POLITICS

Food processing deregulation, job loss on hold, say mayors

02/13/2013 07:58 EST | Updated 04/15/2013 05:12 EDT
A group of Southern Ontario mayors feel they have managed to convince the Agriculture Minister Gerry Ritz there will be terrible consequences if food packaging sizes are deregulated.

The mayors met with Ritz late Tuesday in Ottawa. They've been asked to participate in a task force studying the industry.

Tecumseh Mayor Gary McNamara said there's a lot of misinformation about the food processing industry which led to the proposed deregulation.

"This is an opportunity for us now to do our homework, to bring our stakeholders in. Now we've got some time," McNamara said.

One suggestion already made to Ottawa is that it start an innovation fund for the food processing industry, just like the one for the auto sector.

The mayors, whose towns have thousands employed in the industry, and food processors fear massive job loss if U.S. companies can begin importing food in deregulated packaging.

Kingsville Mayor Nelson Santos said it's their understanding any deregulation talk is on hold until the task force completes its work.

"We've made gains in identifying that the deregulation on its own can't move forward without the continued consultation, without the continued dialogue with our stakeholders," he said.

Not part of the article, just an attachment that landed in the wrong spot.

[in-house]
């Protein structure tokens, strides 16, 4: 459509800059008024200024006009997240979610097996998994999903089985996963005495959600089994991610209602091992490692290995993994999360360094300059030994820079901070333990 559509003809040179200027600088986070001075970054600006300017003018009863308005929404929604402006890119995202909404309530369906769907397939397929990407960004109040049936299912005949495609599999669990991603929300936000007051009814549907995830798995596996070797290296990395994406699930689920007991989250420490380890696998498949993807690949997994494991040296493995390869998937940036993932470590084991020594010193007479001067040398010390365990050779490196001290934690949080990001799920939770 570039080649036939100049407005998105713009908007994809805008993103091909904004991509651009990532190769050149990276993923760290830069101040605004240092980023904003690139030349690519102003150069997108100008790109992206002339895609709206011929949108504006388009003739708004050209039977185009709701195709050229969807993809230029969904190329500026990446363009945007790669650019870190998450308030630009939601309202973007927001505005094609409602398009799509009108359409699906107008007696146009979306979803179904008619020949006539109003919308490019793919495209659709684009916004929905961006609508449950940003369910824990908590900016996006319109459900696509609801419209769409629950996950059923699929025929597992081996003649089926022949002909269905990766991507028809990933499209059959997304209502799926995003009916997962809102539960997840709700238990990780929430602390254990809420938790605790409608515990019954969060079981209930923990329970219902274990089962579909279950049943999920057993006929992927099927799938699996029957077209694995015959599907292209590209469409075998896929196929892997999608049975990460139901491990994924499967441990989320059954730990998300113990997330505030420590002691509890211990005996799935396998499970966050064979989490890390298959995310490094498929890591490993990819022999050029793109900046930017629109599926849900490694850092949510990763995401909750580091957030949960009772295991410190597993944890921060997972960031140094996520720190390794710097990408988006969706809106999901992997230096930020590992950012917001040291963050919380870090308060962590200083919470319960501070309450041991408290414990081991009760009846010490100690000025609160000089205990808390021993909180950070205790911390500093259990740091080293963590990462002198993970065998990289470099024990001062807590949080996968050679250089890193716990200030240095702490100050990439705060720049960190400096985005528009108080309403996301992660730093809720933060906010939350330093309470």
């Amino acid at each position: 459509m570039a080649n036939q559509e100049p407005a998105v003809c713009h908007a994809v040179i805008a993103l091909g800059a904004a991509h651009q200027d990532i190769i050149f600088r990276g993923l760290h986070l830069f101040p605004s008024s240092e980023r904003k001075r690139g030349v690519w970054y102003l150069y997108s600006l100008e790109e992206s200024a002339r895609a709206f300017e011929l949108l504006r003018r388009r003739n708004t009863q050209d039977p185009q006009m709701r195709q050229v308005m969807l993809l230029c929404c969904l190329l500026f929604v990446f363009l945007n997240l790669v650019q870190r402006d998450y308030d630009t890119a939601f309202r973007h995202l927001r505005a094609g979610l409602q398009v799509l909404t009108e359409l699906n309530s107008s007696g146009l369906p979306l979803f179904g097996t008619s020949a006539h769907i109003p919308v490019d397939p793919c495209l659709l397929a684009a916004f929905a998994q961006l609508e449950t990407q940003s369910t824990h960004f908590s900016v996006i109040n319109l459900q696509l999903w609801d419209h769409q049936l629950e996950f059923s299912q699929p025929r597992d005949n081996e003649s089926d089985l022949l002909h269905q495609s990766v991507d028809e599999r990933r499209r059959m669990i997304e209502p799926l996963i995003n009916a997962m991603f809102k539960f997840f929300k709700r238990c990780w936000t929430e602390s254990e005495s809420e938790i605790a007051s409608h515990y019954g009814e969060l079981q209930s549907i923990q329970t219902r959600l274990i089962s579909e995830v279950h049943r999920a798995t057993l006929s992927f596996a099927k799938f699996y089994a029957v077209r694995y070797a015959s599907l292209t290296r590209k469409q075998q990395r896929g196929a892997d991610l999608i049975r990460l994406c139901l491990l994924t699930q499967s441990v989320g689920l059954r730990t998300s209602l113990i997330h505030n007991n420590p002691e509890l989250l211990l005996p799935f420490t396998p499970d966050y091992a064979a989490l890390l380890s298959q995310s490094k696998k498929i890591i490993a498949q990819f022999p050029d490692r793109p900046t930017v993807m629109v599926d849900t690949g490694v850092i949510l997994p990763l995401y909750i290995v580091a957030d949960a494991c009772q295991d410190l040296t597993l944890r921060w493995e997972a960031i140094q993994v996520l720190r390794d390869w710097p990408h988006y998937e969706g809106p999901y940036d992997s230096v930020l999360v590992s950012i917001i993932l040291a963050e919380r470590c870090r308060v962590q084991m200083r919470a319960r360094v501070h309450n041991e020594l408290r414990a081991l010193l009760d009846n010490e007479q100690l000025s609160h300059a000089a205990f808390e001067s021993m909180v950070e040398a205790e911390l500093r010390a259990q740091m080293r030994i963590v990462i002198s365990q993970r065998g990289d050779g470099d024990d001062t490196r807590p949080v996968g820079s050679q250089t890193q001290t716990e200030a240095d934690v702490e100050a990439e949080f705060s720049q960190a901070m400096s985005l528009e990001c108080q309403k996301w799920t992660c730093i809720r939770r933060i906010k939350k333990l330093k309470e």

"I came away from this meeting feeling better than I did when I went in," Leamington Mayor John Paterson said.

The minister said his government's goal is to grow the country's food processing sector.

This may lead to research opportunities for the University of Windsor, the mayors said.

Ritz was unavailable for comment but his office issued a brief statement.

"The meeting was a productive, open dialogue," his press secretary Jeffrey English wrote in an email. "As he has previously stated, the minister will continue to speak directly with industry and other involved parties as this process moves forward."

The ministry said that while package sizes “do not affect food safety in any way," the regulations fall under the Canadian Food Inspection Agency (CFIA). Streamlined sizes will free up inspectors to focus on allergy labelling and food inspection elsewhere the ministry said.

In January, Ritz was in Essex County to meet with officials in the food processing industry.

At that time, Ritz said a "number of players" in the food processing industry have pushed for the de-regulation of food packages. He stressed that no food processing companies from the United States lobbied for the proposed changes.

Ritz said in January the next steps in this process will take place over the next several months.

"That gives every industry in Canada a [chance] to put forward their best arguments for and against," Ritz said last month. "As government we assess all of that, come back to industry as to what goes forward."